G-7 Ministers Meet To Plan Financial Recovery

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Central bankers and finance ministers from the Group of Seven industrialized nations are meeting with President Bush Friday and Saturday. They are looking at ways to restore order to financial markets and avert a lengthy recession.


In a statement on the economy at the White House this morning, President Bush again tried to calm concerns. The president listed the steps that have already been taken by the U.S. and other governments. Mr. Bush also said he would be meeting with the G-7 finance ministers and the leaders of the World Bank and IMF early tomorrow morning.

President GEORGE W. BUSH (United States): Through these efforts the world is sending an unmistakable signal. We're in this together, and we'll come through this together.

BLOCK: But together may be a relative term, as NPR's John Ydstie reports, G-7 finance ministers have already signaled that they're unlikely to formulate a common policy to shore up banks.

JOHN YDSTIE: The issue of the moment has been how governments will stabilize the banking system and thaw the credit freeze that's threatening to plunge to the global economy into a severe recession. The British government announced earlier this week a move that amounts to a partial nationalization of Britain's banks through injections of capital. The US government is also preparing to shore up some US banks by buying their stocks. But when asked this week if the G-7 would formulate a common policy to address the problem, Treasury Secretary Henry Paulson said no.

Mr. HENRY PAULSON (Treasury Secretary, United States of America): I think that when we look at the G-7 we have very different countries, economies of different sizes, financial systems with different needs, and so I think it would not make sense to have identical policies.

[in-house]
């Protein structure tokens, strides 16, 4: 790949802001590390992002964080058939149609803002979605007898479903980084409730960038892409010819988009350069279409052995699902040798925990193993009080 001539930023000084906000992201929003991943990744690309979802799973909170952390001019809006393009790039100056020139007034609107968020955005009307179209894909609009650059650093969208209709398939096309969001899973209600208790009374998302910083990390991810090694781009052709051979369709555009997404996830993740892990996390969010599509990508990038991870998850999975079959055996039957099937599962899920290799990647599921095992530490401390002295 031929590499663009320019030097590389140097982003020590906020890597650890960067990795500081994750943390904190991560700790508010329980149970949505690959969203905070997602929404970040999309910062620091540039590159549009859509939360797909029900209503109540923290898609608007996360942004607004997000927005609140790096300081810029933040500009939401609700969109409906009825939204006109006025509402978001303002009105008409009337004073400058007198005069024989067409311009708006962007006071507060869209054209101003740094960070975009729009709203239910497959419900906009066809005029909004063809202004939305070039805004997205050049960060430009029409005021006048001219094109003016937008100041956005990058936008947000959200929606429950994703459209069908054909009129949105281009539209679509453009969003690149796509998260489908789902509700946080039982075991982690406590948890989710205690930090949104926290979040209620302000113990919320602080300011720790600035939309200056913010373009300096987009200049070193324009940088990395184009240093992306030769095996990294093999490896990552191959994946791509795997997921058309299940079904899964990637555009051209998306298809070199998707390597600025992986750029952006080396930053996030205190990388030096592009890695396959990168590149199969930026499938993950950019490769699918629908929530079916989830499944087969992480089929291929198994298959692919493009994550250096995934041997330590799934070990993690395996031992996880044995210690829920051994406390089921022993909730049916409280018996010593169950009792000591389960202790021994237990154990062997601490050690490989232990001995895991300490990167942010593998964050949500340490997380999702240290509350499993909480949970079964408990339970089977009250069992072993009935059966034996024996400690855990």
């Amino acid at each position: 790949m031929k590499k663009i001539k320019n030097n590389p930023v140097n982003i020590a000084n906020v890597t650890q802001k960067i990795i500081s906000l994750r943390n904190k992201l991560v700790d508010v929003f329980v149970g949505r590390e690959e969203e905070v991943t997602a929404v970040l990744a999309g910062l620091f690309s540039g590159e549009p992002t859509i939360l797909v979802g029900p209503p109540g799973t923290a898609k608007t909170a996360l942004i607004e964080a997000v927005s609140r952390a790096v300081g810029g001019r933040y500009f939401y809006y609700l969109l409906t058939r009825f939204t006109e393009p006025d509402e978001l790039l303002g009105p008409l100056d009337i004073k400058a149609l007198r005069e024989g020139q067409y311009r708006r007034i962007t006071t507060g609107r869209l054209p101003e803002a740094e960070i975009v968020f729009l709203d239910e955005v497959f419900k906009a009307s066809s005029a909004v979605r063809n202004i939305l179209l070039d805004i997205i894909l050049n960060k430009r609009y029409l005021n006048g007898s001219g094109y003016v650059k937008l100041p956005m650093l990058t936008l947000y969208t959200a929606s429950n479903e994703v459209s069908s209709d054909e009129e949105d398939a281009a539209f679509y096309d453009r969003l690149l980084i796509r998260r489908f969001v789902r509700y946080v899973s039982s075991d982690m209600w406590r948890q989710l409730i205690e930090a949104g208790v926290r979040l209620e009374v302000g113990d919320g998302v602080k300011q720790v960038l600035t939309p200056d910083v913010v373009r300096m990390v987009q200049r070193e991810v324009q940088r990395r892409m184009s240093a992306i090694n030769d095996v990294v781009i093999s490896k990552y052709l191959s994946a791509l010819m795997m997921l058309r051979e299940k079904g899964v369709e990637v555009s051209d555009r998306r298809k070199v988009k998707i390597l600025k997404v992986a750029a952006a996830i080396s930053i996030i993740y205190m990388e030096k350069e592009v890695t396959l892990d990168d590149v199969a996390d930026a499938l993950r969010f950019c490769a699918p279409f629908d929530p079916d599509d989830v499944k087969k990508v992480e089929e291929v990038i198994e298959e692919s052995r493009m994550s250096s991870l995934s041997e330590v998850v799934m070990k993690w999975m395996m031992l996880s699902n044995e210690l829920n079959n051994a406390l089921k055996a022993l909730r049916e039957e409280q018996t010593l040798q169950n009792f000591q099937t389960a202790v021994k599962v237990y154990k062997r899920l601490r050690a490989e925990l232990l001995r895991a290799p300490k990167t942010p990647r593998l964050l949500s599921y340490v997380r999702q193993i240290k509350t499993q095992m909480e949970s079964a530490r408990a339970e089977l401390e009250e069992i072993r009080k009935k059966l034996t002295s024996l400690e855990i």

YDSTIE: But while there might not be identical policies, Paulson said communication and coordination were crucial to taming the current crisis. This morning, French finance minister, Christine Lagarde expressed the same sentiments in remarks at a Washington think tank.

Ms. CHRISTINE LAGARDE (Finance Minister, France): To achieve coordination and synchronization with the right timing will require a broad approach and one that is not driven by self-serving interests and by self-serving I mean, those interests that you see in your immediate jurisdictions that have to do with your constituency essentially.

YDSTIE: Brendan Brown, director and chief economist at Mitsubishi UFJ Securities in London, thinks there's really not a lot more policy action necessary, especially in the United States where there's already a lot on the table. But he says, this weekend's meetings of finance officials could be useful if the U.S. and the rest of the world can convince Europe to reduce interest rates.

Mr. BRENDAN BROWN (Director, Chief Economist, Mitsubishi UFJ Securities): Basically, it's only the Europeans who can cut interest rates now. In the US rates are already at rock bottom with three month Treasury bill rates virtually at zero. So it's only in Europe that there is the scope to cut interest rates in any big way.

YDSTIE: The Germans have been reluctant to do that because of inflation fears, but if a European interest cut were to emerge from these meetings, it could help stabilize the banking system and provides stimulus to the global economy. Beyond that, says Brown, there's not a lot of policy action that's required.

Mr. BROWN: My feeling is we get to the end of this week, is that there is an extent now of irrational - just like we have irrational exuberance that Greenspan popularized a few years ago, I think we are at the end of this week, in a state of maybe some irrational depression as regards to the stability of that financial system, and probably that's going to dissipate sooner or even later. It doesn't need a lot more action or action plans compared to what is already out there.

YDSTIE: There's even been the suggestion by a number of analysts that the continuous proliferation of action plans is preventing investors from putting their money back into the markets, for fear the next new policy will cost them even more. John Ydstie, NPR News Washington.

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